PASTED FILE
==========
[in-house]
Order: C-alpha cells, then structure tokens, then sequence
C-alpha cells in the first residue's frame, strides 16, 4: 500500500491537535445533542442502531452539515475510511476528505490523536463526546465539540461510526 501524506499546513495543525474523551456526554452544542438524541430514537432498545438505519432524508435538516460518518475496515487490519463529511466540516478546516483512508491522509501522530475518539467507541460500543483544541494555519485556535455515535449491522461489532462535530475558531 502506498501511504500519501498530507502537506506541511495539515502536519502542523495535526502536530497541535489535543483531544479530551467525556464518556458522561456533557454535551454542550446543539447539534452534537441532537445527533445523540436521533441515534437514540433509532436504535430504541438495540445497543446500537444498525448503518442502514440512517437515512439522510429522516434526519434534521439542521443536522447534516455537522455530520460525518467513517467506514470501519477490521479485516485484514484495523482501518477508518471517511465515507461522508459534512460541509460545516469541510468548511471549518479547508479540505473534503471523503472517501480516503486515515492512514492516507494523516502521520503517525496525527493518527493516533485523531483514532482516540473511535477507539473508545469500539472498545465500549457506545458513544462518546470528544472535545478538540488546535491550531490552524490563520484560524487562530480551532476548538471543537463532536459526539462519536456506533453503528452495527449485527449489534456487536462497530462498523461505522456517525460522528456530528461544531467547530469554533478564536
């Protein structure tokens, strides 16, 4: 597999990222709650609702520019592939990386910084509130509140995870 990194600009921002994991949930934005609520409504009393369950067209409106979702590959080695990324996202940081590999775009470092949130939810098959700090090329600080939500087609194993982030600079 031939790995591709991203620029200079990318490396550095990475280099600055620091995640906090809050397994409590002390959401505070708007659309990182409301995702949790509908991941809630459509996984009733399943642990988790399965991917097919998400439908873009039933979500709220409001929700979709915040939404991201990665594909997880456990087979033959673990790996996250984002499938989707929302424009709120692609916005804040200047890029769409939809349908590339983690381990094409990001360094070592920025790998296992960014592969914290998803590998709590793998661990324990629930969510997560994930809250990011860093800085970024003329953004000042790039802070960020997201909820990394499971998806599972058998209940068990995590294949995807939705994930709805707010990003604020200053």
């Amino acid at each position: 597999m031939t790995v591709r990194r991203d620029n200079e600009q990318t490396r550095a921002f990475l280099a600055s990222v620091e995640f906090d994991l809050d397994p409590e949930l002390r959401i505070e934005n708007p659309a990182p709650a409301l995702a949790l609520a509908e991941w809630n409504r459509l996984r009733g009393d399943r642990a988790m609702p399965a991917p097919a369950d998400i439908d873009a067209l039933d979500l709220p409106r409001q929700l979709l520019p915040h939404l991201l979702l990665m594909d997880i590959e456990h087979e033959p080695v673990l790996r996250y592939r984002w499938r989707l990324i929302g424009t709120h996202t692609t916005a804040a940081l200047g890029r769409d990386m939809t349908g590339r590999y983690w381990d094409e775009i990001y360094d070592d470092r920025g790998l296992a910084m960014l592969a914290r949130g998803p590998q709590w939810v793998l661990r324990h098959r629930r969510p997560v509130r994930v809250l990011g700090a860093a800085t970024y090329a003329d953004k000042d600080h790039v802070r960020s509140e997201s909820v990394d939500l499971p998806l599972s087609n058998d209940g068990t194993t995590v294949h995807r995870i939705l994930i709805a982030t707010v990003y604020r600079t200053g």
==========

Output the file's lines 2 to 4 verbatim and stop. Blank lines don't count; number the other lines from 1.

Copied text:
Order: C-alpha cells, then structure tokens, then sequence
C-alpha cells in the first residue's frame, strides 16, 4: 500500500491537535445533542442502531452539515475510511476528505490523536463526546465539540461510526 501524506499546513495543525474523551456526554452544542438524541430514537432498545438505519432524508435538516460518518475496515487490519463529511466540516478546516483512508491522509501522530475518539467507541460500543483544541494555519485556535455515535449491522461489532462535530475558531 502506498501511504500519501498530507502537506506541511495539515502536519502542523495535526502536530497541535489535543483531544479530551467525556464518556458522561456533557454535551454542550446543539447539534452534537441532537445527533445523540436521533441515534437514540433509532436504535430504541438495540445497543446500537444498525448503518442502514440512517437515512439522510429522516434526519434534521439542521443536522447534516455537522455530520460525518467513517467506514470501519477490521479485516485484514484495523482501518477508518471517511465515507461522508459534512460541509460545516469541510468548511471549518479547508479540505473534503471523503472517501480516503486515515492512514492516507494523516502521520503517525496525527493518527493516533485523531483514532482516540473511535477507539473508545469500539472498545465500549457506545458513544462518546470528544472535545478538540488546535491550531490552524490563520484560524487562530480551532476548538471543537463532536459526539462519536456506533453503528452495527449485527449489534456487536462497530462498523461505522456517525460522528456530528461544531467547530469554533478564536
């Protein structure tokens, strides 16, 4: 597999990222709650609702520019592939990386910084509130509140995870 990194600009921002994991949930934005609520409504009393369950067209409106979702590959080695990324996202940081590999775009470092949130939810098959700090090329600080939500087609194993982030600079 031939790995591709991203620029200079990318490396550095990475280099600055620091995640906090809050397994409590002390959401505070708007659309990182409301995702949790509908991941809630459509996984009733399943642990988790399965991917097919998400439908873009039933979500709220409001929700979709915040939404991201990665594909997880456990087979033959673990790996996250984002499938989707929302424009709120692609916005804040200047890029769409939809349908590339983690381990094409990001360094070592920025790998296992960014592969914290998803590998709590793998661990324990629930969510997560994930809250990011860093800085970024003329953004000042790039802070960020997201909820990394499971998806599972058998209940068990995590294949995807939705994930709805707010990003604020200053």